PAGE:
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Drascombe Cruise Weekend at Kielder Water Sailing Club

by Nicola Bell on 5 Aug 2011 30-31 July 2011
Drascombe cruise at Kielder Water © Tim Pettigrew

Kielder Water Sailing Club played host to one of the most picturesque waterborne events in recent years, when a rally was held for Drascombe sailing boats. A dozen of these traditionally styled craft with their distinctive tan sails cruised in company around the picturesque lake. Visiting boats travelled from Scotland and various parts of northern England. They joined the resident fleet of thirteen Drascombes owned by members of Kielder Water Sailing Club at Tower Knowe.

The weather was sunny on the Saturday, although winds were light. Local cruises were organised in the morning and afternoon. The visitor centre at Tower Knowe put on an evening meal, which was enjoyed by the visitors and members of the club. Sunday dawned somewhat overcast but remained dry. The increase in wind allowed a full day massed picnic cruise, with a couple of stops to visit some of the artworks around the perimeter of the lake. The visitors all left with a great appreciation of the charms of this beautiful area, and with the growing resident fleet, these attractive boats will be seen gracing Kielder Water with increasing regularity in future.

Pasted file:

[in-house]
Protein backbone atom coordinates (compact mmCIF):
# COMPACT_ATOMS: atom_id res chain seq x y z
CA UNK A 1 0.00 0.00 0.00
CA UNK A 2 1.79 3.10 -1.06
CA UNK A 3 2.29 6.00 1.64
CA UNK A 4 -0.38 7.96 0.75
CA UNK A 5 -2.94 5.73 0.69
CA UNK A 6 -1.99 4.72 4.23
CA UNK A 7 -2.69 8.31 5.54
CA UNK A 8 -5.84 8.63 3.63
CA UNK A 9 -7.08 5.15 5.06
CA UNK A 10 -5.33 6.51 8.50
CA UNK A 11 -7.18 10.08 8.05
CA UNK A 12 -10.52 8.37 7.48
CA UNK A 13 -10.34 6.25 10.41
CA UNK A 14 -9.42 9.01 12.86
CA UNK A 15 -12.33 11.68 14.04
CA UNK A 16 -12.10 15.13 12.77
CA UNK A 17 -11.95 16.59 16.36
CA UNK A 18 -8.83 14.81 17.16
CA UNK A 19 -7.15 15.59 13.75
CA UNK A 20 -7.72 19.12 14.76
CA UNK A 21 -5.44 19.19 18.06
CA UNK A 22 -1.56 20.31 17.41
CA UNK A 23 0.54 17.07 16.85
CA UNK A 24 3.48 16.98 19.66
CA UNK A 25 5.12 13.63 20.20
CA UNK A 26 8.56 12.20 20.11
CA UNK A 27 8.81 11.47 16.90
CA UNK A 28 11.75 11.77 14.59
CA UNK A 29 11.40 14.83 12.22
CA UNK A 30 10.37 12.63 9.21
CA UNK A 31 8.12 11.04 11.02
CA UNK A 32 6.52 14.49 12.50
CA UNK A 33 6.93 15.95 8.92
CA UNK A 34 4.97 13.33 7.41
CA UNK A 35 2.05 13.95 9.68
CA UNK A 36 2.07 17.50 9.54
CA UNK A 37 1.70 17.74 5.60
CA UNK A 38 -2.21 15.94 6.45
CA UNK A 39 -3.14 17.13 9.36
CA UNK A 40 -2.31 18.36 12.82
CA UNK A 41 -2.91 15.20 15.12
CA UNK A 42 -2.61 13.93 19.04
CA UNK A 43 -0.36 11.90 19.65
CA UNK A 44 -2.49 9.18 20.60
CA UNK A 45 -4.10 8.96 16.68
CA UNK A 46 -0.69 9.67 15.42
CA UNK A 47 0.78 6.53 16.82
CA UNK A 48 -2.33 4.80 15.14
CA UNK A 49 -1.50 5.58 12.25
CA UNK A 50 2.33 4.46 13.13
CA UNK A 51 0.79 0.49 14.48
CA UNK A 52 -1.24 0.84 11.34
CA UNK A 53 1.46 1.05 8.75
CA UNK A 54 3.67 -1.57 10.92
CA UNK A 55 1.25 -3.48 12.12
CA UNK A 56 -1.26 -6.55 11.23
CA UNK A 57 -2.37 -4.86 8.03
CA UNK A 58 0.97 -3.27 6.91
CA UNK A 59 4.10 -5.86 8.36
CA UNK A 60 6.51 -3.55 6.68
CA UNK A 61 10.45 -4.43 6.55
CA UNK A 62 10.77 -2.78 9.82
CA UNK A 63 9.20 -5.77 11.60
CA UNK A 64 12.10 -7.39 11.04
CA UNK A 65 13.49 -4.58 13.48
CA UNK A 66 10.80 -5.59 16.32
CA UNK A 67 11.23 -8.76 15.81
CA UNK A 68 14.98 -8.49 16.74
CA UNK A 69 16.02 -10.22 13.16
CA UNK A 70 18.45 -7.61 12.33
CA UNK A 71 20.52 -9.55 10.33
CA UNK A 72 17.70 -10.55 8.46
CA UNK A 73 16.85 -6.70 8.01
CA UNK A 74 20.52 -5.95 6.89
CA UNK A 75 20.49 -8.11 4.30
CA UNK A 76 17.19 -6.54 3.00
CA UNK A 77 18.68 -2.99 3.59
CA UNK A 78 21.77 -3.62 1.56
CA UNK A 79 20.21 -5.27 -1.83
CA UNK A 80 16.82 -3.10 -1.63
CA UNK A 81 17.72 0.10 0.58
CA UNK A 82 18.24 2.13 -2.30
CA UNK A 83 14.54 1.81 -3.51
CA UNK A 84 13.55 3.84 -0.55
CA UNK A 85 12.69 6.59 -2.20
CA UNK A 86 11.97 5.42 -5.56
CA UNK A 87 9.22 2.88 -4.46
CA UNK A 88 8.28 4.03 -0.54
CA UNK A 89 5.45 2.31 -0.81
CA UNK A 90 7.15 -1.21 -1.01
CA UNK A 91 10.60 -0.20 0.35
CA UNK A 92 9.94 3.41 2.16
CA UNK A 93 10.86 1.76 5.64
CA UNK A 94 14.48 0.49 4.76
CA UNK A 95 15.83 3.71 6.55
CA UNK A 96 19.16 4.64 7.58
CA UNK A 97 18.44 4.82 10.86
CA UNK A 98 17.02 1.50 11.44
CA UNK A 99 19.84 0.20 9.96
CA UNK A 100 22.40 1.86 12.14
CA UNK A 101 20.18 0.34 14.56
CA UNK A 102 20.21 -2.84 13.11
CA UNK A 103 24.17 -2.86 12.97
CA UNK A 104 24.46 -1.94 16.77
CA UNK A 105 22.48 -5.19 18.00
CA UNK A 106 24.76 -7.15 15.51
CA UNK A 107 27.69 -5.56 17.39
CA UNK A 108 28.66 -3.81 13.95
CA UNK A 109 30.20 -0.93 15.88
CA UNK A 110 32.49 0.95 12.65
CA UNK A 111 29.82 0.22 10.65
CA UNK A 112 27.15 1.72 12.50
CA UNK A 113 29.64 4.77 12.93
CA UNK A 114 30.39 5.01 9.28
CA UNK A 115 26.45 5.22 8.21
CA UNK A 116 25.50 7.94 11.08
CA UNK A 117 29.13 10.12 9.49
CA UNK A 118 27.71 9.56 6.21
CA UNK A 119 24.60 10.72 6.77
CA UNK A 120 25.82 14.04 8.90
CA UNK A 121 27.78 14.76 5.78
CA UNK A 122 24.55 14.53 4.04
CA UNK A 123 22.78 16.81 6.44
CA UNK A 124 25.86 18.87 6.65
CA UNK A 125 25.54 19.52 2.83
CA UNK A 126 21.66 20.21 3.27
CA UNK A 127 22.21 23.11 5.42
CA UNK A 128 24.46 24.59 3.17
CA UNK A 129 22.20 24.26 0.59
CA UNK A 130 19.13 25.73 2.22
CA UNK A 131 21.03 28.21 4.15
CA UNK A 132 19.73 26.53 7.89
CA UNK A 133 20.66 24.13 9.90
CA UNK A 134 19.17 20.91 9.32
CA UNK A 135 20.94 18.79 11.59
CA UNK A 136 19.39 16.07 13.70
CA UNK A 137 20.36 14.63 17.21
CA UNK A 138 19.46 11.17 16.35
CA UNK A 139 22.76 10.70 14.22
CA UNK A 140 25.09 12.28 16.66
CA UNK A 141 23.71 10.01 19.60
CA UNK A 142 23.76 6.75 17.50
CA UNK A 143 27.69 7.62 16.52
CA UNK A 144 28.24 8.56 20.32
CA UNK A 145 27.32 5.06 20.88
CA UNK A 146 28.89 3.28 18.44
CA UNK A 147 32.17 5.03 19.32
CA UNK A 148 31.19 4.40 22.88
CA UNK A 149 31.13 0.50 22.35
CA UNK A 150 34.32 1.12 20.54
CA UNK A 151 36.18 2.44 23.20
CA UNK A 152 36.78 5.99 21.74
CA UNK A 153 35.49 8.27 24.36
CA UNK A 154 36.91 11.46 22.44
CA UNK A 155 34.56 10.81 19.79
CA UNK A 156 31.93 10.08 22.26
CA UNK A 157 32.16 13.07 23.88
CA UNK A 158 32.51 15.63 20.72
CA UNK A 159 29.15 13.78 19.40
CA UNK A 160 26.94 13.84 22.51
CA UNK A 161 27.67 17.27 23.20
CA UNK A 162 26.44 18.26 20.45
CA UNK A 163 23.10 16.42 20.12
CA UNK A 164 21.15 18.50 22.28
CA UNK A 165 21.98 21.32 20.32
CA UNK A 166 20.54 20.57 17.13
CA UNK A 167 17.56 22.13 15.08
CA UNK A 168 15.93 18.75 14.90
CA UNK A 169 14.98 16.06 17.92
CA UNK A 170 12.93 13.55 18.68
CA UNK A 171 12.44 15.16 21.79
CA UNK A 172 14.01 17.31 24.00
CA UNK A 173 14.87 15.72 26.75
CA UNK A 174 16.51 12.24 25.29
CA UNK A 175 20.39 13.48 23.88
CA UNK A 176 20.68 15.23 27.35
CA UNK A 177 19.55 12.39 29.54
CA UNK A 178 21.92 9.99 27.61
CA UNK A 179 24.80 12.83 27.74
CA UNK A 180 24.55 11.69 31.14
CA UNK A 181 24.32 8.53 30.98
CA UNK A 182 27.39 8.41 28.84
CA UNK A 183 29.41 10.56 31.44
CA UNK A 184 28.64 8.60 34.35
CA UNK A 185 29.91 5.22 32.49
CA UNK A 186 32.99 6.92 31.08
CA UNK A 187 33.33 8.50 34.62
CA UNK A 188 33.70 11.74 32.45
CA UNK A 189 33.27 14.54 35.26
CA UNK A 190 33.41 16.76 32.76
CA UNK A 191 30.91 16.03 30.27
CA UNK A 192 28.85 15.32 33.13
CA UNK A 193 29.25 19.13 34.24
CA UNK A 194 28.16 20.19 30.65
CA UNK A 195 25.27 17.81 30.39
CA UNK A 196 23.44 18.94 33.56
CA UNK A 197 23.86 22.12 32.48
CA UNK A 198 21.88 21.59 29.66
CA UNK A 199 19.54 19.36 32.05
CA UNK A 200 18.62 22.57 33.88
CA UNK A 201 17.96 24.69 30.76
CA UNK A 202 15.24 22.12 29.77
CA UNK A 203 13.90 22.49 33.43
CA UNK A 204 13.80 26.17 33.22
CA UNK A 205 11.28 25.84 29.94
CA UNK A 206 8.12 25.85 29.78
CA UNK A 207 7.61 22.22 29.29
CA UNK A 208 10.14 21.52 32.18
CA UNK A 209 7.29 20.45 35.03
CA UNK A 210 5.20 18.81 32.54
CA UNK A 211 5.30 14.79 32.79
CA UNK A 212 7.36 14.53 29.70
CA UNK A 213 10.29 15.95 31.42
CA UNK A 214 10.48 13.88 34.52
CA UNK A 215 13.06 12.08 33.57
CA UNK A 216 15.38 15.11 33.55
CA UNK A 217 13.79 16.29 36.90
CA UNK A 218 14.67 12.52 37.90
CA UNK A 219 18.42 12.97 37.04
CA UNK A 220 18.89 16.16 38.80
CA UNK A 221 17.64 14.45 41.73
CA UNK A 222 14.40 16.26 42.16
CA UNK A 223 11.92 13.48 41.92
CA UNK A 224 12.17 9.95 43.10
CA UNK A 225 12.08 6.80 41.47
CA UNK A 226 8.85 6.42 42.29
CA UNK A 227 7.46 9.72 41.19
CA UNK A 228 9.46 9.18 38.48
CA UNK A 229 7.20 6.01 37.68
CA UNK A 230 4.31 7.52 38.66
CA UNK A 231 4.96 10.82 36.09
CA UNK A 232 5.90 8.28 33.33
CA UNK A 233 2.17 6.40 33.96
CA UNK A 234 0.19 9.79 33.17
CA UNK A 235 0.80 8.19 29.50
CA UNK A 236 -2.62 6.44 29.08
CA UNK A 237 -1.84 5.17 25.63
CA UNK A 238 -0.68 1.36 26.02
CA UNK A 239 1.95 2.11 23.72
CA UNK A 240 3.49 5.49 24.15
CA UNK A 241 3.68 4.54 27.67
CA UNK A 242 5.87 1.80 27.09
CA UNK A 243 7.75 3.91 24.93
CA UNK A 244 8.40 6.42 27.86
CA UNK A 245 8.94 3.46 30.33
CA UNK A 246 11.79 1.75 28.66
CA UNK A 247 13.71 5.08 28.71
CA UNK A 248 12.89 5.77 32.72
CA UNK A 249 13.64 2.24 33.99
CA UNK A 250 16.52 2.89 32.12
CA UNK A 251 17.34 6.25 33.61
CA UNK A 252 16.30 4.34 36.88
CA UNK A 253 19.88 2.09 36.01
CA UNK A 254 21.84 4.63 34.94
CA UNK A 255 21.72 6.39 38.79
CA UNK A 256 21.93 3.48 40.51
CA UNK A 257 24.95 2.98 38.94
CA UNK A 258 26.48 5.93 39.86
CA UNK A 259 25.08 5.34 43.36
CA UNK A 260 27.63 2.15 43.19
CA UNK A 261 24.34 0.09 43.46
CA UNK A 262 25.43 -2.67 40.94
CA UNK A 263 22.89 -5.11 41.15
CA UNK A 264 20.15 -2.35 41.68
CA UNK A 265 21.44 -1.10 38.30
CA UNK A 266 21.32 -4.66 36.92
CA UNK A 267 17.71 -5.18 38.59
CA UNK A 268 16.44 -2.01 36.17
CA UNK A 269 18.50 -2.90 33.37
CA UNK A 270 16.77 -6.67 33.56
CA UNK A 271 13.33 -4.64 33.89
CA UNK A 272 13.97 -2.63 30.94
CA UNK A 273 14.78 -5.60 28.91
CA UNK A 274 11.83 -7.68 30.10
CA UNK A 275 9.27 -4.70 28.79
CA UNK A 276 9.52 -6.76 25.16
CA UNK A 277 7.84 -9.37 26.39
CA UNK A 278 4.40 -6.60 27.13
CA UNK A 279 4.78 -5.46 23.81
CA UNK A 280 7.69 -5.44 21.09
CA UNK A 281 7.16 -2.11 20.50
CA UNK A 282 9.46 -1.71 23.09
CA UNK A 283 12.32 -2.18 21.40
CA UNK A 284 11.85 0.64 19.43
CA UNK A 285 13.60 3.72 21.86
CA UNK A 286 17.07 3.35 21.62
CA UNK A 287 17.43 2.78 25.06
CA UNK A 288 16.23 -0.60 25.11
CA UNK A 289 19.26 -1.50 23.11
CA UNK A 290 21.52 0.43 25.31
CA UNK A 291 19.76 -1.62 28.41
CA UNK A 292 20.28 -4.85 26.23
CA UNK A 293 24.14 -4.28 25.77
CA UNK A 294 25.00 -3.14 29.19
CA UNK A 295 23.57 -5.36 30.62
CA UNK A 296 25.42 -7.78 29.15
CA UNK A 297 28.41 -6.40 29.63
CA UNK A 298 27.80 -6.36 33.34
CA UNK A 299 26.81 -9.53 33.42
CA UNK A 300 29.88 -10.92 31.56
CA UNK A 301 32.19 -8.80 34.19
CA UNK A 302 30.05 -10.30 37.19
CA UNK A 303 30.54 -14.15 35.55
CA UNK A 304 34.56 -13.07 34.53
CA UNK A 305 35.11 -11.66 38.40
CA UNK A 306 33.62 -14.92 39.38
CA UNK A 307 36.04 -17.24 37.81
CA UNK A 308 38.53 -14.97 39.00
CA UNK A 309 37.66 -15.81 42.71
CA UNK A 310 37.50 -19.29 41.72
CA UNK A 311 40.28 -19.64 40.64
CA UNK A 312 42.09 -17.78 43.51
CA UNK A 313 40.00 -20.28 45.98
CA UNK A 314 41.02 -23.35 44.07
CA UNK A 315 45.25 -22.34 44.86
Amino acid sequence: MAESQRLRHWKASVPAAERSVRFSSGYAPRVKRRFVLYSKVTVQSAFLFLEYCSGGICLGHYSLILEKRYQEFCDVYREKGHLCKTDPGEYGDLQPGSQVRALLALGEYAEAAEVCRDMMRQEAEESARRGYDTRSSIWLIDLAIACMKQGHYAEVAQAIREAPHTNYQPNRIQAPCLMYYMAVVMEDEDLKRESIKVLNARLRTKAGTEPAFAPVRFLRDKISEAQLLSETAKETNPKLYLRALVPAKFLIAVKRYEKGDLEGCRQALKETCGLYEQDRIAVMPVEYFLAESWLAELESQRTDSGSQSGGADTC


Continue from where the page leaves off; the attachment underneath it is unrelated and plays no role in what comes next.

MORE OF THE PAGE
The design of these vessels has a heritage which can be traced right back to the Vikings. John Watkinson, a former officer with the Royal Navy, wanted to build a boat for himself and his family. The requirements were that it should be stable, as his wife suffered from seasickness, roomy yet compact enough to trail easily and above all seaworthy but safe. He took as his inspiration that workhorse of the North-East coast fishing fleets, the Coble. The similarity is unmistakeable, as can be seen from the lines of his original "Drascombe Lugger". First constructed in the 1960s, the prototype was hand-built at his farm in Drascombe Barton, Devon, hence the name for the class. To date over 5,000 Drascombes have been made by various builders and they are still in production.